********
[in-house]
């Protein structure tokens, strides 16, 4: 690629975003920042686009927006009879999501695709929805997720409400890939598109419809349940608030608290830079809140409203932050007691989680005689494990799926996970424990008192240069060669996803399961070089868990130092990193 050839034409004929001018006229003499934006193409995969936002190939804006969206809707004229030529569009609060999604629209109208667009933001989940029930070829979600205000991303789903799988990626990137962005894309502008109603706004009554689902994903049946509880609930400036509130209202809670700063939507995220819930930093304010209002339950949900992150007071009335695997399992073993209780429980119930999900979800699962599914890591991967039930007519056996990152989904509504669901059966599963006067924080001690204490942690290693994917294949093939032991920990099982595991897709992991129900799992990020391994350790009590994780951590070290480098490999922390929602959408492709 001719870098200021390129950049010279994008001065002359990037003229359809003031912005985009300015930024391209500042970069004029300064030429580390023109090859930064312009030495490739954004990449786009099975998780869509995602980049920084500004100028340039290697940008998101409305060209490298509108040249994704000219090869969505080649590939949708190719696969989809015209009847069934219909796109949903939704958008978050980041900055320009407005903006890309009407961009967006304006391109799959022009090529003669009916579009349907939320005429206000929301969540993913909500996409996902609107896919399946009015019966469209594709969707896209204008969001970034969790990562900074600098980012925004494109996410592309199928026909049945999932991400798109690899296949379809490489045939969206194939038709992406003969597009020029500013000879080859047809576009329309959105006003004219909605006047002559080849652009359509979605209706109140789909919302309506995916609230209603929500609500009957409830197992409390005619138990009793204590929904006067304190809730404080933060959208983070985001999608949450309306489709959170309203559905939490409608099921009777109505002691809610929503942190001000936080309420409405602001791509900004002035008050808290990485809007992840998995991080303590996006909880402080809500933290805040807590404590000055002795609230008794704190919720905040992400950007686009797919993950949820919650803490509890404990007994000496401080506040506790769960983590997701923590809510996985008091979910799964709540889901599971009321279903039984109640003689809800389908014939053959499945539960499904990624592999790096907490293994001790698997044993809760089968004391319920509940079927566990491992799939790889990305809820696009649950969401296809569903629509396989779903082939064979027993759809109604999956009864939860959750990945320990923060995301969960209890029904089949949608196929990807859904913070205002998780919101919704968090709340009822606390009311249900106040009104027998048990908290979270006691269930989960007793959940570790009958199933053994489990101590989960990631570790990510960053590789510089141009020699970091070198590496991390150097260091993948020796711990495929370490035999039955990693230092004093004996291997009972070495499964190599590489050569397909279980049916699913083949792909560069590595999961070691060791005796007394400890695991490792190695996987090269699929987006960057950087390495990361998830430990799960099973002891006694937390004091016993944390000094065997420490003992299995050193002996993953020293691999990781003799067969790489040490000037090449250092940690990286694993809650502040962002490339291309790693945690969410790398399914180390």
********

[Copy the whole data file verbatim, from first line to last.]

[in-house]
């Protein structure tokens, strides 16, 4: 690629975003920042686009927006009879999501695709929805997720409400890939598109419809349940608030608290830079809140409203932050007691989680005689494990799926996970424990008192240069060669996803399961070089868990130092990193 050839034409004929001018006229003499934006193409995969936002190939804006969206809707004229030529569009609060999604629209109208667009933001989940029930070829979600205000991303789903799988990626990137962005894309502008109603706004009554689902994903049946509880609930400036509130209202809670700063939507995220819930930093304010209002339950949900992150007071009335695997399992073993209780429980119930999900979800699962599914890591991967039930007519056996990152989904509504669901059966599963006067924080001690204490942690290693994917294949093939032991920990099982595991897709992991129900799992990020391994350790009590994780951590070290480098490999922390929602959408492709 001719870098200021390129950049010279994008001065002359990037003229359809003031912005985009300015930024391209500042970069004029300064030429580390023109090859930064312009030495490739954004990449786009099975998780869509995602980049920084500004100028340039290697940008998101409305060209490298509108040249994704000219090869969505080649590939949708190719696969989809015209009847069934219909796109949903939704958008978050980041900055320009407005903006890309009407961009967006304006391109799959022009090529003669009916579009349907939320005429206000929301969540993913909500996409996902609107896919399946009015019966469209594709969707896209204008969001970034969790990562900074600098980012925004494109996410592309199928026909049945999932991400798109690899296949379809490489045939969206194939038709992406003969597009020029500013000879080859047809576009329309959105006003004219909605006047002559080849652009359509979605209706109140789909919302309506995916609230209603929500609500009957409830197992409390005619138990009793204590929904006067304190809730404080933060959208983070985001999608949450309306489709959170309203559905939490409608099921009777109505002691809610929503942190001000936080309420409405602001791509900004002035008050808290990485809007992840998995991080303590996006909880402080809500933290805040807590404590000055002795609230008794704190919720905040992400950007686009797919993950949820919650803490509890404990007994000496401080506040506790769960983590997701923590809510996985008091979910799964709540889901599971009321279903039984109640003689809800389908014939053959499945539960499904990624592999790096907490293994001790698997044993809760089968004391319920509940079927566990491992799939790889990305809820696009649950969401296809569903629509396989779903082939064979027993759809109604999956009864939860959750990945320990923060995301969960209890029904089949949608196929990807859904913070205002998780919101919704968090709340009822606390009311249900106040009104027998048990908290979270006691269930989960007793959940570790009958199933053994489990101590989960990631570790990510960053590789510089141009020699970091070198590496991390150097260091993948020796711990495929370490035999039955990693230092004093004996291997009972070495499964190599590489050569397909279980049916699913083949792909560069590595999961070691060791005796007394400890695991490792190695996987090269699929987006960057950087390495990361998830430990799960099973002891006694937390004091016993944390000094065997420490003992299995050193002996993953020293691999990781003799067969790489040490000037090449250092940690990286694993809650502040962002490339291309790693945690969410790398399914180390």